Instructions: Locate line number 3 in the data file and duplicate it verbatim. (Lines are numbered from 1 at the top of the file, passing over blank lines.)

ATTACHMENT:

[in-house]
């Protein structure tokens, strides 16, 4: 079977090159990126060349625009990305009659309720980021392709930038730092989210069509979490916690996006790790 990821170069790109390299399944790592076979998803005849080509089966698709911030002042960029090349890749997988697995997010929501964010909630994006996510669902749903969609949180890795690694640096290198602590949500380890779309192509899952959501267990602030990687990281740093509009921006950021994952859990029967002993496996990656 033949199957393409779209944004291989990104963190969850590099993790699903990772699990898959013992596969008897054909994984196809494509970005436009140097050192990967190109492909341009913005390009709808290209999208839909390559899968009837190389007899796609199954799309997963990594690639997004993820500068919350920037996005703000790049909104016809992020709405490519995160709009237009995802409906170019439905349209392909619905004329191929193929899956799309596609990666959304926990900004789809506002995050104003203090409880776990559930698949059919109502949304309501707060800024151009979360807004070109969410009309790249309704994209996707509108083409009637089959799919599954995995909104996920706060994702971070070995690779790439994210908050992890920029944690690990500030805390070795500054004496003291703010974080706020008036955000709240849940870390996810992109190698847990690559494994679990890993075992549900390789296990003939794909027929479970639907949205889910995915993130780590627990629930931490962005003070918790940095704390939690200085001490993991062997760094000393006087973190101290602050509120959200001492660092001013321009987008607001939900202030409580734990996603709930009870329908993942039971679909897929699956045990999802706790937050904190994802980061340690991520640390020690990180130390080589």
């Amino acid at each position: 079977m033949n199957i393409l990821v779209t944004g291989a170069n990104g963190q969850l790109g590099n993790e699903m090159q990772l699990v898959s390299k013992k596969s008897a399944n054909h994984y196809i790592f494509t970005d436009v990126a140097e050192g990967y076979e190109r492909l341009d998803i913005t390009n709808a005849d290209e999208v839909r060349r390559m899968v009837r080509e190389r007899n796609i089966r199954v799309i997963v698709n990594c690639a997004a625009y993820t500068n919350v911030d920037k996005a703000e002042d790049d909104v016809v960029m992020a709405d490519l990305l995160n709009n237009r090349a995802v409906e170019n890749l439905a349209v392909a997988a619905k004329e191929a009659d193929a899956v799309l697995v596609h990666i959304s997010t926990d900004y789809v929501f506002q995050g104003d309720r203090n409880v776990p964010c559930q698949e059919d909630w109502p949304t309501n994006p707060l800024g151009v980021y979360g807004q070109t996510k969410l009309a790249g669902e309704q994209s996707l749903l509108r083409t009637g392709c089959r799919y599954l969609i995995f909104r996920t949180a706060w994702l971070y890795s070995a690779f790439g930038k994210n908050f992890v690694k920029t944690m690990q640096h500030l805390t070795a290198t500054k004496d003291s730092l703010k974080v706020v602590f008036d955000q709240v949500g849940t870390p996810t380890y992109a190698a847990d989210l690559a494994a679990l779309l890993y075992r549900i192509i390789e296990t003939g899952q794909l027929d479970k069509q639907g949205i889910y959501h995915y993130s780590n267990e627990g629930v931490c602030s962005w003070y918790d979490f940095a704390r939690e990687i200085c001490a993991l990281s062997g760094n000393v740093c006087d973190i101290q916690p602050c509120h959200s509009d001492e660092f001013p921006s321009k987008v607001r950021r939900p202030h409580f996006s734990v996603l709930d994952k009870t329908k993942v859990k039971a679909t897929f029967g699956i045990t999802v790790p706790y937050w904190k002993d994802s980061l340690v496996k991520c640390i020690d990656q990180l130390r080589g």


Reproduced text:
């Amino acid at each position: 079977m033949n199957i393409l990821v779209t944004g291989a170069n990104g963190q969850l790109g590099n993790e699903m090159q990772l699990v898959s390299k013992k596969s008897a399944n054909h994984y196809i790592f494509t970005d436009v990126a140097e050192g990967y076979e190109r492909l341009d998803i913005t390009n709808a005849d290209e999208v839909r060349r390559m899968v009837r080509e190389r007899n796609i089966r199954v799309i997963v698709n990594c690639a997004a625009y993820t500068n919350v911030d920037k996005a703000e002042d790049d909104v016809v960029m992020a709405d490519l990305l995160n709009n237009r090349a995802v409906e170019n890749l439905a349209v392909a997988a619905k004329e191929a009659d193929a899956v799309l697995v596609h990666i959304s997010t926990d900004y789809v929501f506002q995050g104003d309720r203090n409880v776990p964010c559930q698949e059919d909630w109502p949304t309501n994006p707060l800024g151009v980021y979360g807004q070109t996510k969410l009309a790249g669902e309704q994209s996707l749903l509108r083409t009637g392709c089959r799919y599954l969609i995995f909104r996920t949180a706060w994702l971070y890795s070995a690779f790439g930038k994210n908050f992890v690694k920029t944690m690990q640096h500030l805390t070795a290198t500054k004496d003291s730092l703010k974080v706020v602590f008036d955000q709240v949500g849940t870390p996810t380890y992109a190698a847990d989210l690559a494994a679990l779309l890993y075992r549900i192509i390789e296990t003939g899952q794909l027929d479970k069509q639907g949205i889910y959501h995915y993130s780590n267990e627990g629930v931490c602030s962005w003070y918790d979490f940095a704390r939690e990687i200085c001490a993991l990281s062997g760094n000393v740093c006087d973190i101290q916690p602050c509120h959200s509009d001492e660092f001013p921006s321009k987008v607001r950021r939900p202030h409580f996006s734990v996603l709930d994952k009870t329908k993942v859990k039971a679909t897929f029967g699956i045990t999802v790790p706790y937050w904190k002993d994802s980061l340690v496996k991520c640390i020690d990656q990180l130390r080589g």